Even before “Butterfly Doors” went to press, Lil Pump’s use of a racial slur in the song was fast becoming commonknowledge. And yet, the song was invariably published in its original state, along with the aforementioned slur. Lil Pump manages to say, “they call me Yao Ming ‘cause my eyes real low, ching chong,” in the song’s pre-chorus.
In the video version, Lil Pump simply mutes the words “Yao Ming” and “Ching Chong” instead of reshaping the song from scratch. The “eyes real low” simile is obstinately present in rap, Pump isn’t the lone offender. Hip-hops problem with orientalism dates back to Timbalandtrying his hand at the “Indian Flute,” as far as my memories serves me.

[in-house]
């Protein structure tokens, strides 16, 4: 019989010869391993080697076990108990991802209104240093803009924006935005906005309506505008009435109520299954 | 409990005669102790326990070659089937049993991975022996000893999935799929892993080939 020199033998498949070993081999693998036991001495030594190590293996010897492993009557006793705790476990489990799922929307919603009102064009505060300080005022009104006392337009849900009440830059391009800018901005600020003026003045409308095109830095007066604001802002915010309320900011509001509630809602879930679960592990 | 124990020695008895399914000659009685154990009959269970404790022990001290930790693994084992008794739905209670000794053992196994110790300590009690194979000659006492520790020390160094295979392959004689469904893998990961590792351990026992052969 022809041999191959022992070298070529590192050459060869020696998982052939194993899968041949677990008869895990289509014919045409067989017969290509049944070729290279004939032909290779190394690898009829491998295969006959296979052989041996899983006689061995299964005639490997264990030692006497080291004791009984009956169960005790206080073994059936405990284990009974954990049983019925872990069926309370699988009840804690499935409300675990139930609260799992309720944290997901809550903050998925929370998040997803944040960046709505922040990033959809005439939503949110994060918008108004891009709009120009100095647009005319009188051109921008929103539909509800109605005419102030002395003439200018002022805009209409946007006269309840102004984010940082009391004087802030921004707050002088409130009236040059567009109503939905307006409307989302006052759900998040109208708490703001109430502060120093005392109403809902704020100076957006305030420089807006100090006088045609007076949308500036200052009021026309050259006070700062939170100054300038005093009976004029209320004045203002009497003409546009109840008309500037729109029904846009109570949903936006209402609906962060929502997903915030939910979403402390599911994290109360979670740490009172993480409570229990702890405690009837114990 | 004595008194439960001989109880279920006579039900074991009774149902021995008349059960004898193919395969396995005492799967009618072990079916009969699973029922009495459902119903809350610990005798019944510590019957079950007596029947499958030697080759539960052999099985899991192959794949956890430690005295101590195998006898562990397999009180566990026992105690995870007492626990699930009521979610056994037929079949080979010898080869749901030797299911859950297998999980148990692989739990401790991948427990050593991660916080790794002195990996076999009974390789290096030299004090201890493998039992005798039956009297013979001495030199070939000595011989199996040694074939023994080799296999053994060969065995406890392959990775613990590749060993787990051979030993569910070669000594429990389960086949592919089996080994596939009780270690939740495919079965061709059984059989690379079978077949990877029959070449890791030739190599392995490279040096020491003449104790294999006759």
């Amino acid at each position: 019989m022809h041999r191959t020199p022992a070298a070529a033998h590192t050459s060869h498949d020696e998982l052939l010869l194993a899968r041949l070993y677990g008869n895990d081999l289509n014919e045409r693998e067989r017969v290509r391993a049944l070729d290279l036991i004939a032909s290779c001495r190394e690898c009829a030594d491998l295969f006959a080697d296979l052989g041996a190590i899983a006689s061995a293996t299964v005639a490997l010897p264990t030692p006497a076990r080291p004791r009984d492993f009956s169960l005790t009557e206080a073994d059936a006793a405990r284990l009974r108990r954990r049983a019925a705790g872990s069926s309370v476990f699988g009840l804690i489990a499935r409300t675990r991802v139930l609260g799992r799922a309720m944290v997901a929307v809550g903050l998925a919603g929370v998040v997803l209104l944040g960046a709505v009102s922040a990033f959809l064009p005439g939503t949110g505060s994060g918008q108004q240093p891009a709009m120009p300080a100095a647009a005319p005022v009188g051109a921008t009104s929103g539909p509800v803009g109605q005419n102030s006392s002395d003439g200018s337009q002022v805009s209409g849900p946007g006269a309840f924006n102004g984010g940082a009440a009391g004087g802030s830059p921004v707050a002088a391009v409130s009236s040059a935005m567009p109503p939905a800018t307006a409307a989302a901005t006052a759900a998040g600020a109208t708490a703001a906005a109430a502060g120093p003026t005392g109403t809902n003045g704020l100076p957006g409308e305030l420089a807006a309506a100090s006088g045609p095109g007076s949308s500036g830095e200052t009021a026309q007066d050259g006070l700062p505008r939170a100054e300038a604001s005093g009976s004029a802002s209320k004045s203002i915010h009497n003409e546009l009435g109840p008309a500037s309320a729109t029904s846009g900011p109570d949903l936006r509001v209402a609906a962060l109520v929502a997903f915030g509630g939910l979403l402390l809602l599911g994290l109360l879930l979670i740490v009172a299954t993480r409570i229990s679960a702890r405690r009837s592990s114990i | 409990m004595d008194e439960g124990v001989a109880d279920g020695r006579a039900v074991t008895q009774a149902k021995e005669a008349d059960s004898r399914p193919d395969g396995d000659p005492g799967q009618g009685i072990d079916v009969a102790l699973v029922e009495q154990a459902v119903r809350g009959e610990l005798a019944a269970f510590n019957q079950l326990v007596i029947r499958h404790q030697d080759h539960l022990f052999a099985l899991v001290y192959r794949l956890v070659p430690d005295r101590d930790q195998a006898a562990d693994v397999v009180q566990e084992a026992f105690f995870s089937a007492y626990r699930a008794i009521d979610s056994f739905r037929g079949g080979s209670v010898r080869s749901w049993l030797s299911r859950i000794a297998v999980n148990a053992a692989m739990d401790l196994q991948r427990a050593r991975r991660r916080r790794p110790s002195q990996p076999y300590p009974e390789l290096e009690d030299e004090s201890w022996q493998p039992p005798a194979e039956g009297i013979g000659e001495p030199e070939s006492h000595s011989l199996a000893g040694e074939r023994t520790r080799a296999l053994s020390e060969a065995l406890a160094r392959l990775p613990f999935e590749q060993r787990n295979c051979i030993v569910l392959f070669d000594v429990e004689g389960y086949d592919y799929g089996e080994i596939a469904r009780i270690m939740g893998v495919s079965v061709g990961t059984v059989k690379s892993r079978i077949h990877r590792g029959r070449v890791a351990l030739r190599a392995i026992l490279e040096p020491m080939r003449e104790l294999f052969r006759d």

Pump has since apologized (and publicly acknowledged) for his offensive gesture.”I seen the whole thing going on on the internet and all that. I came here to tell you from my part that I’m sorry and I apologize for posting that,” he wrote in a press release. “It was not my intentions to hurt nobody or do none of that. … I got Asian homies, you know. I fuck with everybody and I got nothing against nobody. It’s all love.”
Pump was thereby forced into a binding situation, when Asian-American celebrities spoke out against him, as opposed to presumptive speakers with their own agenda. The racial slurs, in their original form, even engendered a diss record from Chinese rapper Lil Yijie called “FXXX LIL PUMP,” which aired in December.